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VIDEO: Police dogs bring family together

Monday, Jan. 13 | By Hannah Dellinger
--Fauquier Times Staff Photo/Randy Litzinger
The Thielens were first brought together by their passion for search and rescue dogs, and they have built their family and business around that shared passion.

Marshall Thielen and his wife, Colin Thielen, first met at a search and rescue dog seminar in Alabama. Colin has been training law enforcement dogs for three years, and Marshall was selected as a dog handler for his agency in 1999.

“911 and Katrina were a [big] thing for me,” said Colin. “I wanted to help in the USAR (Urban Search and Rescue) world. So, I started getting books and reading about the USAR dogs.”

She began volunteering with USAR dogs as a way to help the community.

“Once I got into it, I realized I had a knack for it,” said Colin. “This is what I enjoy doing. Communicating with these dogs and watching them learn and grow and blossom, it’s the best thing in the world for me. I love it.”

Colin Thielen soon saw that there was a need for more top quality trainers and breeders in the field.

“My partner and I, in Alabama, had people that were seeking our help through law enforcement to come and help with their canines,” she said. “We found that they just weren’t getting the training or the dogs they needed. From there we started it.”

Colin started her rescue dog training business two years ago on the side. Now she and Marshall have a full-fledged training business that they run out of their home in Catlett.

The Thilens currently have 12 dogs in training and have successfully sold five dogs to different law enforcement agencies as far away as Germany. There are several more dogs that are scheduled to sell in the Northern Virginia area.

The Thielens sell their fully trained dogs for $8,000, which is a bargain according to Marshall.

The dog’s training begins when they are about a month old. Colin works for weeks to select puppies that are right for the job.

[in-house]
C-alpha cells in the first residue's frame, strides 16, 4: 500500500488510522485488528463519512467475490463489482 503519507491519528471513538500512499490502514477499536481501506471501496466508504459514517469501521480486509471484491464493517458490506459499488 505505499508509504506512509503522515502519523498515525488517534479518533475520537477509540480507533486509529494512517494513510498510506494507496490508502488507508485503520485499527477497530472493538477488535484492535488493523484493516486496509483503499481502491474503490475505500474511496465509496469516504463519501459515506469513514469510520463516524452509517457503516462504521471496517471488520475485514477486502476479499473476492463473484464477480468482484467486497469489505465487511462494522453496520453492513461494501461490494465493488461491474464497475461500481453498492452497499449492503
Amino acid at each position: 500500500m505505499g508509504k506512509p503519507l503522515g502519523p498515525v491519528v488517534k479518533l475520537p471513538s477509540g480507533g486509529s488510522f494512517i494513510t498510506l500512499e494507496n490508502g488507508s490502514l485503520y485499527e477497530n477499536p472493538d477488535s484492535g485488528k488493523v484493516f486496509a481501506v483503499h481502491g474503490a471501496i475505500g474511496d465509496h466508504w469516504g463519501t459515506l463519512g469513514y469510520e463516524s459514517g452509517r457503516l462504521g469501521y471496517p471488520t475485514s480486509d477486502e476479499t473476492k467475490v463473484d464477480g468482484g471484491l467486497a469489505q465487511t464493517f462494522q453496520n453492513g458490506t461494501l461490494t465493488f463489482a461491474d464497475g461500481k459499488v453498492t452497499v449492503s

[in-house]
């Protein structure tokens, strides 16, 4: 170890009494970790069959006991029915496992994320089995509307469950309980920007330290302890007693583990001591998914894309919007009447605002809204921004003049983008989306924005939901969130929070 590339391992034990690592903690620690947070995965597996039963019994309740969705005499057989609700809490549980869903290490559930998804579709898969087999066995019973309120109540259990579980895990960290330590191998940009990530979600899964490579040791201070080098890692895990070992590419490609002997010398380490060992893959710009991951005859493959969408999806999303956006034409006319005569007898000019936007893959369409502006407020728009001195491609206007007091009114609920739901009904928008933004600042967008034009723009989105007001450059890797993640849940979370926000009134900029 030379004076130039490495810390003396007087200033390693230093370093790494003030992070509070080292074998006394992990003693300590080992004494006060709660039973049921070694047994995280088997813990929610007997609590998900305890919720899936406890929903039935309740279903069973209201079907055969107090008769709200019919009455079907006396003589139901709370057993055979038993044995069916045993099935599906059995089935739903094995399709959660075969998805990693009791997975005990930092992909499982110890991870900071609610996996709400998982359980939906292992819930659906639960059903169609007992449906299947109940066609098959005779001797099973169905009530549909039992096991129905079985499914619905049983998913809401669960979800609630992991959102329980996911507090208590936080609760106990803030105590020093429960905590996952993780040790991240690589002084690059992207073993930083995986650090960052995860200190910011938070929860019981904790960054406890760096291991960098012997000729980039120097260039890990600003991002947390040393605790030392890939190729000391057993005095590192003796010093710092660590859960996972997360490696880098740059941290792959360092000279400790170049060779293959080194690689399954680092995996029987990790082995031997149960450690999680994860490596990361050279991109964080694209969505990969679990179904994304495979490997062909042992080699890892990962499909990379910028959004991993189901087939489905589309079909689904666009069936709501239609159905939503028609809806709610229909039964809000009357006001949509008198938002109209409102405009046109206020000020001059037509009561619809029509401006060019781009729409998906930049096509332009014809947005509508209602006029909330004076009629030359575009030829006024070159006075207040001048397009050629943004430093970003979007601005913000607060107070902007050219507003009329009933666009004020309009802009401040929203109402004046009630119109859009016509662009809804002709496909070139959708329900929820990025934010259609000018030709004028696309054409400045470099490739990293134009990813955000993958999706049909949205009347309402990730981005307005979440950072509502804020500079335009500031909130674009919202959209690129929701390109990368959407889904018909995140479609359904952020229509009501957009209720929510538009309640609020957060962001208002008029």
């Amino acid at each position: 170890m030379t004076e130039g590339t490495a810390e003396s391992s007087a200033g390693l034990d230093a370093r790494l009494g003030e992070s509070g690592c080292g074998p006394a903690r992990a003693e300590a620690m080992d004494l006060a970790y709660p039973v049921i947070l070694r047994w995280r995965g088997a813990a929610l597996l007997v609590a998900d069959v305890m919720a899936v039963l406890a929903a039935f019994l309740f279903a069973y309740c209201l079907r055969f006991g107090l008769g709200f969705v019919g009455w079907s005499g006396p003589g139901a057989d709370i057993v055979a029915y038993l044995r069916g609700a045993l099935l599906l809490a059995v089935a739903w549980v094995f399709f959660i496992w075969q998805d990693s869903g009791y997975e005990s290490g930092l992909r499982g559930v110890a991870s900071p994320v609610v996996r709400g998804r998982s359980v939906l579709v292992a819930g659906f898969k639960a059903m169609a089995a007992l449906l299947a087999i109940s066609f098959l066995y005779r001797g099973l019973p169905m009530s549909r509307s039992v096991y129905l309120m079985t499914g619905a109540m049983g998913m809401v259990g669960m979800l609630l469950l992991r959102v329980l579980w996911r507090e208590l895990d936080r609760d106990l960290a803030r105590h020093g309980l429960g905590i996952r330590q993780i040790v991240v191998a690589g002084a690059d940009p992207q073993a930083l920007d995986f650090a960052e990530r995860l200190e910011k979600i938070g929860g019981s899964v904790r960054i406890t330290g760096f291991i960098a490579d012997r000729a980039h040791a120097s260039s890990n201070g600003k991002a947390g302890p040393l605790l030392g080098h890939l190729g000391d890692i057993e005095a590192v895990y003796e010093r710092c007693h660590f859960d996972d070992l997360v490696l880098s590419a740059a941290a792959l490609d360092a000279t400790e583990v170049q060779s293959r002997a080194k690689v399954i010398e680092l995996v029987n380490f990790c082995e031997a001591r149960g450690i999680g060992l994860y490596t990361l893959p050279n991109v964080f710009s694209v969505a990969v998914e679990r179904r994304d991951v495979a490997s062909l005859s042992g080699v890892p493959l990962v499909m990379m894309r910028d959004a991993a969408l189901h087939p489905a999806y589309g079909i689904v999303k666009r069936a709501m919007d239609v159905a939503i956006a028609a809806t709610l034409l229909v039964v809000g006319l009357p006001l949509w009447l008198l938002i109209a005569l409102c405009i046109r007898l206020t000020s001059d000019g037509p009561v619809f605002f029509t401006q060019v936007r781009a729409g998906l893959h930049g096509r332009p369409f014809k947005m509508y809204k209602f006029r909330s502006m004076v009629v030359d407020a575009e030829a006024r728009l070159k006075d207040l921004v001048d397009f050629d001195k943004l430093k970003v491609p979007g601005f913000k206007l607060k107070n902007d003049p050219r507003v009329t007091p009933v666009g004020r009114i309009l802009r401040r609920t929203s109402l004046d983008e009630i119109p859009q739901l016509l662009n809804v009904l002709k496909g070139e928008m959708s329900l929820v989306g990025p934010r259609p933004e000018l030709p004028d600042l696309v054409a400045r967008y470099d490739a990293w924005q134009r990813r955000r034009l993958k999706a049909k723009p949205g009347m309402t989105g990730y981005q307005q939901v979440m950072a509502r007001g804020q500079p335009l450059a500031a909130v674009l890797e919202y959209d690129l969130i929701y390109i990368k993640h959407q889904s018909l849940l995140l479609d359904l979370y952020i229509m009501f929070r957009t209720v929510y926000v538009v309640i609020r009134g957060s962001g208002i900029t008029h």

“I’ll take all kinds of scary [things like] pots and pans, construction flashing that you use on houses that makes a real loud noise, and I’ll scare the puppies. I wanna see how long it takes for these puppies to recover and come check it out,” Colin said. “I start there, evaluating them on their hunt drive and their nerve strength.”

Colin will check the puppies again when they are six weeks old and eight weeks old. She said that while this method helps find good USAR dogs, there is no fail-safe way making sure that the dogs will work out for a search and rescue program. The Thielens donate or give the dogs to good homes to be pets if they aren’t cut out for the work.

Marshall Thielen said that they train the dogs with what is known as the Coker Method.

“What it’s based on primarily is building the drive of the dog to do nothing else in life but to get to the end of the trail to find that person with the exclusion of anybody else,” said Marshall.“The unique thing about these bloodhounds that we’re training is that we can use them in the urban environment.”

The Thielens train the dogs to look for scents in crowded areas like shopping centers, so that they are ready to work in cities and look for that one scent while ignoring all of the other scents that they smell.

“We try to set them up for success and expose them to every kind of problem that we can foresee them having, so that they’ve experienced it in training and so it’s not a problem when they’re out there working the cases,” said Marshall.

Colin Thielen’s daughter, Lily Baessler, helps out with the training by serving as the search target.

“People think it’s fun to play with them and love on them…but it’s really fun to go and watch them work and do so good,” said Baessler.

Colin and Marshall Thielen recently began planting the seeds for a breeding program. They recently acquired a puppy, named Wheezy that will be bred in order to produce top quality tracking bloodhounds.

“I find it hard to find really good working line blood hounds that have the OFA (Orthopedic Foundation for Animals) hip certification and have their joints looked after,” said Colin.“We’re taking [the dogs] at a year-old and two years old and have their hips, shoulders and elbows evaluated. We’re going to take those [that have good joints] to breed so that we’re putting out the best that we can, and also, we’re improving the breed.”

The Thielen’s business and passion for USAR dogs is fueled by their desire to help serve the community.

“We want to keep producing top quality dogs and getting them out there to law enforcement and those that are serious about search and rescue so that we can save lives and bring closure to families that have lost their loved ones,” said Marshall. “It’s something that we love and we do it to provide for the community. We hope to continue it for a long time.”

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